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How to watch the upcoming 2017 solar eclipse, no matter where you are

Published Jun 1st, 2017 6:44PM EDT
2017 eclipse
Image: kubotake

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Getting to see something as awe-inspiring as a solar eclipse doesn’t happen all that often. It requires a heaping helping of luck, too, and you have to be in the right place, at the right time, and the weather has to cooperate as well. Those things don’t always come together, but for the 2017 solar eclipse slated to occur on August 21st, you should be able to enjoy it live, in all its glory, no matter where you happen to be on the planet, thanks to a huge eclipse party taking place in Carbondale, Illinois. 

Carbondale is really going all-out for this year’s solar eclipse. Years in planning, the event will include a bunch of live speakers and science showcases for those who attend in person, but the real treat for the rest of us will be the live broadcast of the eclipse itself. As notes, Carbondale is particularly well-suited to host a live feed of the celestial event, as it is situated just a short distance from the point on Earth at which the eclipse will last the longest.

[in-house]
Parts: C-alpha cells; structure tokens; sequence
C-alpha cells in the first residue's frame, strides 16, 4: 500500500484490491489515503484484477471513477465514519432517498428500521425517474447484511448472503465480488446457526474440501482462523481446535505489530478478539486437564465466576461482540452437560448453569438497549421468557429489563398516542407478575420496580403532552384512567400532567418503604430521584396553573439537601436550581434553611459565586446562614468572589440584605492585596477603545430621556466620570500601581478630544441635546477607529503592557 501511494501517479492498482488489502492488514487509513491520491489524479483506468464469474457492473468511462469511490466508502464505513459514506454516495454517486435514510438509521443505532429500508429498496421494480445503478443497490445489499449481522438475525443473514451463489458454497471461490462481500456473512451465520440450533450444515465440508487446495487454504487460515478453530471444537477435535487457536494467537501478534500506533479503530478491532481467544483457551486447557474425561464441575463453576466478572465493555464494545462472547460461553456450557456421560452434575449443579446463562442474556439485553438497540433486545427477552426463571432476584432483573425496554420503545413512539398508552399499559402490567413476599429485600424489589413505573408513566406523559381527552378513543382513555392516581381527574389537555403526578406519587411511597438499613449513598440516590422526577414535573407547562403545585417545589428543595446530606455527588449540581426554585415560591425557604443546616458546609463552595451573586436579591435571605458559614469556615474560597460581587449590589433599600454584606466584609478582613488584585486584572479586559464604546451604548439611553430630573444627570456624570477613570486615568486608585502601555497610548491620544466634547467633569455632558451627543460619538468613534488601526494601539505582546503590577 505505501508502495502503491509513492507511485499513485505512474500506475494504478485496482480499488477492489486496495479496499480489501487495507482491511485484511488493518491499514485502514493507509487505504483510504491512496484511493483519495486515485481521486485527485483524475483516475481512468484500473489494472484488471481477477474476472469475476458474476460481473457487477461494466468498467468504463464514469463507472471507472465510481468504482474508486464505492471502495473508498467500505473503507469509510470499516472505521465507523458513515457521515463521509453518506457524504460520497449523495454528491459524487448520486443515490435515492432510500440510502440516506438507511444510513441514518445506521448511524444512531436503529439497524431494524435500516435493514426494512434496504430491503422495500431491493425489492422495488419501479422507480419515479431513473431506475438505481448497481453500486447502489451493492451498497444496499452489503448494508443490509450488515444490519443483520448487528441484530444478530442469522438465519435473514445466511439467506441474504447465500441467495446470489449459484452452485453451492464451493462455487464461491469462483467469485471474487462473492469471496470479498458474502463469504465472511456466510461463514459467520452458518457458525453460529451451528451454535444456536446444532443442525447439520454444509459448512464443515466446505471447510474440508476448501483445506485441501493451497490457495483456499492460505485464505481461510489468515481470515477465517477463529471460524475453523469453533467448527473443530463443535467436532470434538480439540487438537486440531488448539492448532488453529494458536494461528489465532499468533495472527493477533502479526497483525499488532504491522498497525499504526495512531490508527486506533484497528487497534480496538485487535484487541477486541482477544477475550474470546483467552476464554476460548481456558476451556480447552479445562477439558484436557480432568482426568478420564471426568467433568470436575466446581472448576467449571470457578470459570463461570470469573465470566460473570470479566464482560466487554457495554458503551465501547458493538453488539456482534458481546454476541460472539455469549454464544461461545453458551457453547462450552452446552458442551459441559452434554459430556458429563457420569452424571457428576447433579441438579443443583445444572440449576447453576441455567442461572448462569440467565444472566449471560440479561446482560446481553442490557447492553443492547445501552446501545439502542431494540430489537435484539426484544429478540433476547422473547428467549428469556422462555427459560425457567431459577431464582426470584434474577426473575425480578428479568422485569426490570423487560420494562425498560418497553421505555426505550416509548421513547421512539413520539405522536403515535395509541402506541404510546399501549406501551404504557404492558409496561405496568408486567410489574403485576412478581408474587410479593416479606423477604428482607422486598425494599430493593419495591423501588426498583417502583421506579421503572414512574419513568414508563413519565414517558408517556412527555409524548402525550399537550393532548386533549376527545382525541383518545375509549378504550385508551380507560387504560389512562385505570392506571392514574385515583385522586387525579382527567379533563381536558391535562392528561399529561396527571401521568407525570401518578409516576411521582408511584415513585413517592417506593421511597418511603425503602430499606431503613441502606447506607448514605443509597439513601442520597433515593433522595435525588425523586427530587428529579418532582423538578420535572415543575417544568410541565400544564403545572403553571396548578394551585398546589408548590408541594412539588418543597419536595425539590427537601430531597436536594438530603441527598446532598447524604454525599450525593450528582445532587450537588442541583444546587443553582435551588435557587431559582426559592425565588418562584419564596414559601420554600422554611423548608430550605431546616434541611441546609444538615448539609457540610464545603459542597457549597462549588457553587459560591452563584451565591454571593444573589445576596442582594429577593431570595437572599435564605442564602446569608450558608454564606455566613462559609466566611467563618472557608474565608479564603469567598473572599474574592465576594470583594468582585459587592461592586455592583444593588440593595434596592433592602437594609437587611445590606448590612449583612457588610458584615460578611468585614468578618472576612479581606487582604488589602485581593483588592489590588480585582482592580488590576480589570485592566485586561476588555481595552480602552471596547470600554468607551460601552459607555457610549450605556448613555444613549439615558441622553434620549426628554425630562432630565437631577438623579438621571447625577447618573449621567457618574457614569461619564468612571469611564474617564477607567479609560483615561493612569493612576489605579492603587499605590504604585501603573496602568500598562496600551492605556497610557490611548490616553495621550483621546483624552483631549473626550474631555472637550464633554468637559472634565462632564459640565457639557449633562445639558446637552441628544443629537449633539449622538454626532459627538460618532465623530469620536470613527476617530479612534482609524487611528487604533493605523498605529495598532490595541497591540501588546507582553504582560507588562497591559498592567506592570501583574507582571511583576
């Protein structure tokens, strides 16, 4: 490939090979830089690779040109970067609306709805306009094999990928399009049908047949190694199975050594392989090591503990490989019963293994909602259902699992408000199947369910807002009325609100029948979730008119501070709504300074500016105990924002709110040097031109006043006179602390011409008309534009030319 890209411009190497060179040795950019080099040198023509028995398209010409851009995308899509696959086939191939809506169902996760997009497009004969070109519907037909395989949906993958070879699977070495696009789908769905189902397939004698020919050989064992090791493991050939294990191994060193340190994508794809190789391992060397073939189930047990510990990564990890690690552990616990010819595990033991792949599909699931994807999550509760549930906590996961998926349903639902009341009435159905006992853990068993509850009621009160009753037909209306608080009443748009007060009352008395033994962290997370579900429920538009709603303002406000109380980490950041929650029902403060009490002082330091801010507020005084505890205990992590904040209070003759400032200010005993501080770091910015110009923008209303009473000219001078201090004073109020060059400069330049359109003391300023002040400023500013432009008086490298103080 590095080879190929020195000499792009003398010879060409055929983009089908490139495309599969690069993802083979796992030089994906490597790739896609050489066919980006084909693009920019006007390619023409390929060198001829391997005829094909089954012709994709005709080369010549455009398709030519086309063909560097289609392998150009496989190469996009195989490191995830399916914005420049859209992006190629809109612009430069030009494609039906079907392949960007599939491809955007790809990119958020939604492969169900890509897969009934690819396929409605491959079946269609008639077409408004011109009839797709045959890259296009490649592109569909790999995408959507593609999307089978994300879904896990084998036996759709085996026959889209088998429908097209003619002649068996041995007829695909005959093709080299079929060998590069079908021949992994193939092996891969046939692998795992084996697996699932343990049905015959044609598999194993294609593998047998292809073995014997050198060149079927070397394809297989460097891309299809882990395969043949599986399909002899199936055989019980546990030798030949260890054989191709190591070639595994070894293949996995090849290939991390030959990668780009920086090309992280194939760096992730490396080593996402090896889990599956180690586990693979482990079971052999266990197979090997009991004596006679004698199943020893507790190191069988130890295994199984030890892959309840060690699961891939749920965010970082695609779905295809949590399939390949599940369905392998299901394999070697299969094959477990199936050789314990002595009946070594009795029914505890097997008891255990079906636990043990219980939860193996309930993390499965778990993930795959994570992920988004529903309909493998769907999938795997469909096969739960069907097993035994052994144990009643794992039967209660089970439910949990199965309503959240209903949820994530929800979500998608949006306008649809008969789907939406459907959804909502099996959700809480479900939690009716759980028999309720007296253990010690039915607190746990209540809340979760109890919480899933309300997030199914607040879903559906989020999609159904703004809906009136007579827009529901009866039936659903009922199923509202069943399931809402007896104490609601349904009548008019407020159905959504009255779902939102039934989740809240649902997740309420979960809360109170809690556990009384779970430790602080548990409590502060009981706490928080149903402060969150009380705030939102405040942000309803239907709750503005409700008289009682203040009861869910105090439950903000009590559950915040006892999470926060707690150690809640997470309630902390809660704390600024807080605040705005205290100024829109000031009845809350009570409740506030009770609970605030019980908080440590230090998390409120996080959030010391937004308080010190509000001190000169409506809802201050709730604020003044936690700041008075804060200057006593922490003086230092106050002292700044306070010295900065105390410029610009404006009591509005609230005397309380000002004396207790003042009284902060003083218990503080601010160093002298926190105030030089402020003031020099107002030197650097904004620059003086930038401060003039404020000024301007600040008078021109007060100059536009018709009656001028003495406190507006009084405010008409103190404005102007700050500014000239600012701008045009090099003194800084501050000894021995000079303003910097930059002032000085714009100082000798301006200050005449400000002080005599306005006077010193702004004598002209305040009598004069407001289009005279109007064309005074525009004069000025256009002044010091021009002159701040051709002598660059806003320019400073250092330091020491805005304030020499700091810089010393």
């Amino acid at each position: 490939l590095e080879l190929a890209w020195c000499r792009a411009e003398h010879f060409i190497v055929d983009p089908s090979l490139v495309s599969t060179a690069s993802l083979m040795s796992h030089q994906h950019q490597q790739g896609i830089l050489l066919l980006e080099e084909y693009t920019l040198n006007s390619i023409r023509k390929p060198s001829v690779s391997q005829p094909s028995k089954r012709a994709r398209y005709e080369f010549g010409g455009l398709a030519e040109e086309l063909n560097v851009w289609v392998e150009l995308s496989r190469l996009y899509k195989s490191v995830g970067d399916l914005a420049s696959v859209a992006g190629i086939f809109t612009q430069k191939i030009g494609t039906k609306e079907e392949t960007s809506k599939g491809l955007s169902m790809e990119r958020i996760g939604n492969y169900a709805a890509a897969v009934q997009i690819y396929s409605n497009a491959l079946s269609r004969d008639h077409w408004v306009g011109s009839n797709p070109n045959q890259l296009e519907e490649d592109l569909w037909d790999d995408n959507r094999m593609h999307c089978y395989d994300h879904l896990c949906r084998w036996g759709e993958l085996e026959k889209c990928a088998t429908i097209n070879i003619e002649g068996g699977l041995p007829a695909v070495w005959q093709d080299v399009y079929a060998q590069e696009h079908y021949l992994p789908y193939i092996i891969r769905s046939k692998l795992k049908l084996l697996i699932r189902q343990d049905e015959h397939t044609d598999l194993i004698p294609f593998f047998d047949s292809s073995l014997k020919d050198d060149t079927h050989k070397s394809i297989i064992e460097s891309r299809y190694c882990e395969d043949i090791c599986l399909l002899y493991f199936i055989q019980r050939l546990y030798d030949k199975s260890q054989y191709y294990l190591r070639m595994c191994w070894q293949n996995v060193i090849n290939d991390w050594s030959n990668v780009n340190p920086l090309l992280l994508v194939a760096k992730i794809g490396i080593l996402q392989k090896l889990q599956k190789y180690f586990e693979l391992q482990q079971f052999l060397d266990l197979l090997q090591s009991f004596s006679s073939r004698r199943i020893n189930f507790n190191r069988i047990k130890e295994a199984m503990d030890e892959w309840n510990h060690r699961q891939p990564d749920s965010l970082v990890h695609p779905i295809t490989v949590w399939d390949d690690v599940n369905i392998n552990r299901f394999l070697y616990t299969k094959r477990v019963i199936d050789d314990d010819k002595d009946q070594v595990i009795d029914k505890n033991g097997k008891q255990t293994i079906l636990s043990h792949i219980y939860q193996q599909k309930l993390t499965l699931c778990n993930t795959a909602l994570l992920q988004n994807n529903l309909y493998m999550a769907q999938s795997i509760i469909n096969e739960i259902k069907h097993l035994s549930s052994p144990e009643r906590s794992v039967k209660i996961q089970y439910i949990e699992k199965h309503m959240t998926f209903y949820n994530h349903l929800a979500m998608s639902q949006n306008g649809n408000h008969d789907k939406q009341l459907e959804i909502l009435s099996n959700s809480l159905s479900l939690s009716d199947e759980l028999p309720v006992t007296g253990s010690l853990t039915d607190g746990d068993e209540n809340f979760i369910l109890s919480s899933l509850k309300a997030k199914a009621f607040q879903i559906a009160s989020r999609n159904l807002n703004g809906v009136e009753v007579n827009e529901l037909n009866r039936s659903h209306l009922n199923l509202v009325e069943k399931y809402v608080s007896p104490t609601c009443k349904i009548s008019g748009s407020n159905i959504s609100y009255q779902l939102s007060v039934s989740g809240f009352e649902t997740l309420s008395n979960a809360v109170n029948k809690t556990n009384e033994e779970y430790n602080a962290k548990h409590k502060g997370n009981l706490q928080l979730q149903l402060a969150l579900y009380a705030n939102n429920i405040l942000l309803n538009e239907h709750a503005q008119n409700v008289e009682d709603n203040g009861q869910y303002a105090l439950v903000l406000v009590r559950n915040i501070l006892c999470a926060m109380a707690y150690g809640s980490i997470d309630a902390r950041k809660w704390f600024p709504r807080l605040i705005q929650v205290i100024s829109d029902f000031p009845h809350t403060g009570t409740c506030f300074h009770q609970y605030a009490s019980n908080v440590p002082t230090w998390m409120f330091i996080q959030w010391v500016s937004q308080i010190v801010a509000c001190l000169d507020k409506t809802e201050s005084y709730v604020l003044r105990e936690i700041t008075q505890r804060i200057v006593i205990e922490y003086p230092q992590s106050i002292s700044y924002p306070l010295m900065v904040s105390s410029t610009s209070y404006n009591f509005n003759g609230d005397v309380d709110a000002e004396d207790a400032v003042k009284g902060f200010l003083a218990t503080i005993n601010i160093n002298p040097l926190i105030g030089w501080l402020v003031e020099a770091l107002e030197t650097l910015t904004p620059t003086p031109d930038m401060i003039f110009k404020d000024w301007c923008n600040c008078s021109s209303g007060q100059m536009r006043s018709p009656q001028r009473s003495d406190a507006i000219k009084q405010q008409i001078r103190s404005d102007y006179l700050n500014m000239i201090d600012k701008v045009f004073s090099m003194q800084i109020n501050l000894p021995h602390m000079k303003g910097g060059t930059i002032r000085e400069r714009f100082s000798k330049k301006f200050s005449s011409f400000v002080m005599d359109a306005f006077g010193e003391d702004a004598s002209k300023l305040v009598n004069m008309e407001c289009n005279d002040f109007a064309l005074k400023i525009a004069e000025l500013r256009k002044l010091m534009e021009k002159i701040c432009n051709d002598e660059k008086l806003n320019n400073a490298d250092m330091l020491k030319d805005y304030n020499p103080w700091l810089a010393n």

When the eclipse begins, a live feed from multiple cameras will provide online viewers with a safe glimpse at the eclipse as it matures from partial — with the moon partly obscuring the sun — to totality, in which the entire sun is covered by the moon. Totality is expected to last just over two and a half minutes. The eclipse will begin at around 1 PM EDT.

As for where you can find the live stream of the eclipse online, NASA will be broadcasting the video feed from Carbondale on its own streaming sites, including NASA Edge and NASA TV, and you’ll also be able to check it out via UStream and YouTube.